The Scheller case: 'Fight On' on several levels
Lieutenant Colonel Stuart Scheller, USMC has been charged with six violations of the UCMJ, the Uniform Code of Military Justice, surrounding his criticism of Joe Biden and the many generals involved in the disastrous Afghanistan pullout. He will be tried by a special court-martial. A Marine spokesman said Scheller has been charged with Article 88 (contempt toward officials), Article 89 (disrespect toward superior commissioned officers), Article 90 (willfully disobeying a superior commissioned officer), Article 92 (dereliction in the performance of duties), Article 92 (failure to obey order or regulation), and Article 133 (conduct unbecoming an officer and a gentleman).
Since my fellow Marines are not known for backing down in any engagement, either individually or as a Corps, the special court-martial is shaping up to be a historic symbolic test of the famous question: what happens when an immovable object meets an unstoppable force?
LTC Scheller, in his own words, is the immovable object, as expressed in his letter of resignation to the secretary of the Navy — "a lack of trust and confidence in your ability to lead" with a CC to the commandant of the Marine Corps.
With respect to the actual charges, the unstoppable force, the Biden national security team, has already made two preliminary moves against LTC Scheller.
The first, as explained in American Thinker, was going "full Soviet" with a psychological evaluation. One moment, he is the battalion C.O. of a very prestigious Marine infantry training unit. After demanding that senior leaders be held accountable for the worst defeat in American military history, he is tarred in public, forced to undergo an evaluation of his mental health.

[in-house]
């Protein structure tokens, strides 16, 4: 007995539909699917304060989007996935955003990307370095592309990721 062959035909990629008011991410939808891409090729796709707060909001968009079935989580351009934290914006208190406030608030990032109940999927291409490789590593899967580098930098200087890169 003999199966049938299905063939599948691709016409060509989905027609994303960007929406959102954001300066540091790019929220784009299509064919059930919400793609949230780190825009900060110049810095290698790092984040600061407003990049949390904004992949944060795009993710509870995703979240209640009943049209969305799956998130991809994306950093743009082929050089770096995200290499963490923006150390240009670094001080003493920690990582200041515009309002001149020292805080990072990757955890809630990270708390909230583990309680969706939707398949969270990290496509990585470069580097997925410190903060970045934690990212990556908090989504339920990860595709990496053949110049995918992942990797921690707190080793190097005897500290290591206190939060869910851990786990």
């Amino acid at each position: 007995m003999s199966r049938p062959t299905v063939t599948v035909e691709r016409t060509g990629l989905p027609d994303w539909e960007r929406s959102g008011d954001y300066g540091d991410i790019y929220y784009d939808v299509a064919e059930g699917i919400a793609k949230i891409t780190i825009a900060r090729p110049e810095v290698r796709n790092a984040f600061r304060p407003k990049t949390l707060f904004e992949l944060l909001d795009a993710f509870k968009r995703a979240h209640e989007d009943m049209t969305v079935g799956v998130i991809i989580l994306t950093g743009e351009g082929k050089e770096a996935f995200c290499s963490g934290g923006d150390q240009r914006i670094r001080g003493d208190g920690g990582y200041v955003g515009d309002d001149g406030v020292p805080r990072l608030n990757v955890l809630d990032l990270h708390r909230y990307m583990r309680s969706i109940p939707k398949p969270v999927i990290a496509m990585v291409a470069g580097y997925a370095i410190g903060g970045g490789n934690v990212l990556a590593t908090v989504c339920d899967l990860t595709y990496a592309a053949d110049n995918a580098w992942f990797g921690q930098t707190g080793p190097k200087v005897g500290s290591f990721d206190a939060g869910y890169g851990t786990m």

In the second round of their being unstoppable, it's personified by his being sent to the brig at a most fortunate time for those he called out:
Lt. Col. Stuart Scheller is confined to the brig because, to put it in Marine speak, he would not "STFU" about holding leaders accountable.
I will leave it to others to critique his court-martial because I do not have a law degree, although I served on a court-martial board many years ago.
Knowledgeable former military lawyers, along with those who are often called "sea" or "barracks" lawyers — members of the military and veterans without law degrees — along with those I call "cubicle commandos," opinionated civilians who never served, will all have a say in our 21st-century social commentary information outlets — so let them have at it.
Round 2 against LTC Scheller was his brig confinement. As told to me by a highly respected former Marine lawyer, it was highly improper. He was muzzled, as the three current leaders of the Department of Defense were called to Capitol Hill to testify about their failed tactical and strategic leadership in the Afghan war.
I was told the secretary of defense and the secretary of the Navy were highly upset with the outspoken Marine, so he had to be silenced in the brig as Generals Kenneth McKenzie and Mark Milley and Secretary Lloyd Austin offered a defense taken from an old Seinfeld episode: "We took command, and then yada, yada, yada, we lost the war."
The perhaps as yet to be discovered improper command influence in UCMJ procedures may also play out, as the danger for the prosecution is simple. The "unstoppable" UCMJ leadership team is very careful not to go full-on Soviet across the board, in the matter of imitating the famous quote from the USSR Stalin years: